NEW YORK--Tim O'Reilly, founder of O'Reilly Media, is known as a futurist, but his keynote address on Thursday morning at the Web 2.0 Expo was heavy on the realism in the wake of sobering news from Wall Street.
"(These are) pretty depressing times in a lot of ways," O'Reilly said in an address that first had looked like it would simply be a starry-eyed discussion of enterprise opportunities for Web 2.0. "And you have to conclude, if you look at the focus of a lot of what you call 'Web 2.0,' the relentless focus on advertising-based consumer models, lightweight applications, we may be living in somewhat of a bubble, and I'm not talking about an investment bubble. (It's) a reality bubble."
Global warming. The U.S. losing its edge in science and technology. A growing income gap. "And what are the best and the brightest working on?" O'Reilly asked, displaying a slide of the popular Facebook application SuperPoke, which invites you to, among other things, "throw sheep" at your friends.
"Do you see a problem here?" he posed, showing another slide of the popular iPhone app "iBeer," which simulates chugging a pint. "You have to ask yourself, are we working on the right things?"
He brought up examples like Google.org, the Omidyar Network, and even small companies that have decided to take on social and political challenges rather than the trendy social-network craze of the week. "Business is the engine of innovation," O'Reilly said. "I really believe in markets, and I believe in the power we all have to build great companies that change things."
As for the financial-services industry, O'Reilly implied that in a big sense, firms had it coming. "If you look at what went wrong on Wall Street, this is an industry that, in its heart, parades a lot of value," he said. "Liquidity in markets is critical. But if you look at the last decade...these Wall Street firms captured a lot more value than they were creating."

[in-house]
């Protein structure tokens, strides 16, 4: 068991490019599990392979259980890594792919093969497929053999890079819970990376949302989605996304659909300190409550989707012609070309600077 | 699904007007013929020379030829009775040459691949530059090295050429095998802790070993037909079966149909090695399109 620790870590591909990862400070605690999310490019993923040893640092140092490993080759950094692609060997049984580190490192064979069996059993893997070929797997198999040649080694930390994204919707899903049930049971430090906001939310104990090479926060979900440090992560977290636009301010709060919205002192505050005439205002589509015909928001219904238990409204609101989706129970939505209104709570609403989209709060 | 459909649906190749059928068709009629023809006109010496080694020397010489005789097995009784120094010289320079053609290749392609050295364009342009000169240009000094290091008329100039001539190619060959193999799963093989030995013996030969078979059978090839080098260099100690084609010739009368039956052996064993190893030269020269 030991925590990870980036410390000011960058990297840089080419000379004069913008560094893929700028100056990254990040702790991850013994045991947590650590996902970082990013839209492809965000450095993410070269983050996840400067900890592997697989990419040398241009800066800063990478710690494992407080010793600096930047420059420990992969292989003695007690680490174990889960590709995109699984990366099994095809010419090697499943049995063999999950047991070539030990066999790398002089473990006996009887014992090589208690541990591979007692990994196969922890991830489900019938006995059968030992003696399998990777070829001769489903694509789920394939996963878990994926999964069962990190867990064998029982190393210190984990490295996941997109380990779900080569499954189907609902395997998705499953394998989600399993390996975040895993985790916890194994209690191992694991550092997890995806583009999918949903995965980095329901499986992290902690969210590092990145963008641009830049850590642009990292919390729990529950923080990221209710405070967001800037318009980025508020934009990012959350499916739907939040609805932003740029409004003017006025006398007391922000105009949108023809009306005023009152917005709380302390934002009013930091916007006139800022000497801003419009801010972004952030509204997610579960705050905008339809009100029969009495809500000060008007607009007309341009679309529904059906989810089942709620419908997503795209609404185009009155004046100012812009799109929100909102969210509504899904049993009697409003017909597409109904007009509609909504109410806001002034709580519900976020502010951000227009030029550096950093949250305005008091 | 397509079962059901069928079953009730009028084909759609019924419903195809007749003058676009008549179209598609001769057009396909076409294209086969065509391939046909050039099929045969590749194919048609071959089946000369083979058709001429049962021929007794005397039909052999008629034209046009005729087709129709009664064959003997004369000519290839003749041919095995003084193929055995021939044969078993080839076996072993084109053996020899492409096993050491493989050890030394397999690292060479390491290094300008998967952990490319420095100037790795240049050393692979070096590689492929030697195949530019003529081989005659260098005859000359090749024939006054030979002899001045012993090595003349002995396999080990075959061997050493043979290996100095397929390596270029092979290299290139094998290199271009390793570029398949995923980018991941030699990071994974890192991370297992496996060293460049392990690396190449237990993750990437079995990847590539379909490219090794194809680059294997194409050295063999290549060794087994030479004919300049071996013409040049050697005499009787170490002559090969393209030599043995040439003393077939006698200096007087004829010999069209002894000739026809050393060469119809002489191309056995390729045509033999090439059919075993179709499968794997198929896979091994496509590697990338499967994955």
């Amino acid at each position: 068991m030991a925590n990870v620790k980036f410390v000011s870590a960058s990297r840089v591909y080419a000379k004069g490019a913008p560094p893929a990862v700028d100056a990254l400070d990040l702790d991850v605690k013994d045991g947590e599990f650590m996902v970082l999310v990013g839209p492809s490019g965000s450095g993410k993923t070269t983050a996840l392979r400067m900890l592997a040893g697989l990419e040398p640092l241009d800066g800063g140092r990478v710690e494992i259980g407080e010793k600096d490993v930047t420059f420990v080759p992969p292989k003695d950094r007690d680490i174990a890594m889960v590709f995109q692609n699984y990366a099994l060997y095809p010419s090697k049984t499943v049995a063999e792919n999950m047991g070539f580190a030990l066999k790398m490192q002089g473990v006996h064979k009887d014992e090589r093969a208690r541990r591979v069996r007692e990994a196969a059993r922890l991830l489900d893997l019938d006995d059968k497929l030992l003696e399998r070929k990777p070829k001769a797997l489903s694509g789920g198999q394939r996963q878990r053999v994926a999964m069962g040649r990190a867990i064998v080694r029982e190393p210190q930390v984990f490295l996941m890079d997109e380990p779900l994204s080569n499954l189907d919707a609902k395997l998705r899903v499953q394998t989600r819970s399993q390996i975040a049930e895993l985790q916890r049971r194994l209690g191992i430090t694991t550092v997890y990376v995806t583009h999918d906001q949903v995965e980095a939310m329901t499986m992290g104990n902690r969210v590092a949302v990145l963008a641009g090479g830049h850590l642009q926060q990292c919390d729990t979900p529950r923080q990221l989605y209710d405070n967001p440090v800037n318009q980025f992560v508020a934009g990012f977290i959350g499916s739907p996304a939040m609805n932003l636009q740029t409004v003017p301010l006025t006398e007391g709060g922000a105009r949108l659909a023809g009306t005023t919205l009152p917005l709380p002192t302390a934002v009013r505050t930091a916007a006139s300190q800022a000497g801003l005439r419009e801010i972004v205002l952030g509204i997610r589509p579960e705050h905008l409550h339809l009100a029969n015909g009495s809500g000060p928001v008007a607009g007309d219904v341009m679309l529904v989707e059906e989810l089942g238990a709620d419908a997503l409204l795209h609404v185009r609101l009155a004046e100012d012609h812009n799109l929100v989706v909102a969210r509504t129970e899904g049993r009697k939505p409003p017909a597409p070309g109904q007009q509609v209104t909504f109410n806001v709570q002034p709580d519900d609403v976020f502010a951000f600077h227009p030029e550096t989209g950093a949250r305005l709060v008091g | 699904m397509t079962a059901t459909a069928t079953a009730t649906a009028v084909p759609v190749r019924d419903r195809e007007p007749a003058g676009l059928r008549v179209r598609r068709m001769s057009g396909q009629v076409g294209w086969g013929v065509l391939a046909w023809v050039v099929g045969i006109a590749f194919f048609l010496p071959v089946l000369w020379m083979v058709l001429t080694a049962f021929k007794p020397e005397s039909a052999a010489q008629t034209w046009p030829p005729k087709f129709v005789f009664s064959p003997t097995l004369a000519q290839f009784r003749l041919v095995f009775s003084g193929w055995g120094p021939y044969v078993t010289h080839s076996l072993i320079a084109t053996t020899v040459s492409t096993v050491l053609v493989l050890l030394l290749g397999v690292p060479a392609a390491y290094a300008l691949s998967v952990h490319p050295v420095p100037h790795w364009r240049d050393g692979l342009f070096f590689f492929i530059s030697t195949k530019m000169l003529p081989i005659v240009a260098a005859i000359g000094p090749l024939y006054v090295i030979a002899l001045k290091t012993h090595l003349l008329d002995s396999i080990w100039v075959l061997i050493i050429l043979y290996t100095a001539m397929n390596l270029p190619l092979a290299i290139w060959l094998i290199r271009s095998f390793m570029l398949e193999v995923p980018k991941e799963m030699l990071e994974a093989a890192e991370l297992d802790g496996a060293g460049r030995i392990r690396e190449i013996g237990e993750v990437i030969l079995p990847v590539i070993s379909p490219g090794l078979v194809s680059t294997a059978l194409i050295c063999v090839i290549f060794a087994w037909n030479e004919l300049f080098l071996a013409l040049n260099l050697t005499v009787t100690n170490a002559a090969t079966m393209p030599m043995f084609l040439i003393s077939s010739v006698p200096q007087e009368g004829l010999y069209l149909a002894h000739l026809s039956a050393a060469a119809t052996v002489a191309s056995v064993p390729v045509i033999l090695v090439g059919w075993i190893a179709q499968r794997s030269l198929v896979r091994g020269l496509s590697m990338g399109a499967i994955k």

There's an inherent irony in what O'Reilly said, given the fact that massive conferences like the Web 2.0 Expo are packed with the trendspeak and hype that birthed SuperPoke-like entertainment, and certainly aren't helping the environment by distributing tons of press kits and swag--not to mention flying in hundreds of attendees in a massive spurt of carbon emissions.
To be fair, O'Reilly Media has been printing fewer event programs and encouraging conference goers to recycle, and it has used carpeting made of post-consumer material.
There is clearly a lot that needs to change, and perhaps the tech industry trend of large-scale conferences is part of it. We'll see whether Silicon Valley's leaders and moguls are willing to do what they think is right, rather than what they think is profitable.
But O'Reilly encouraged the audience to start small, and he offered them their first challenge: register to vote.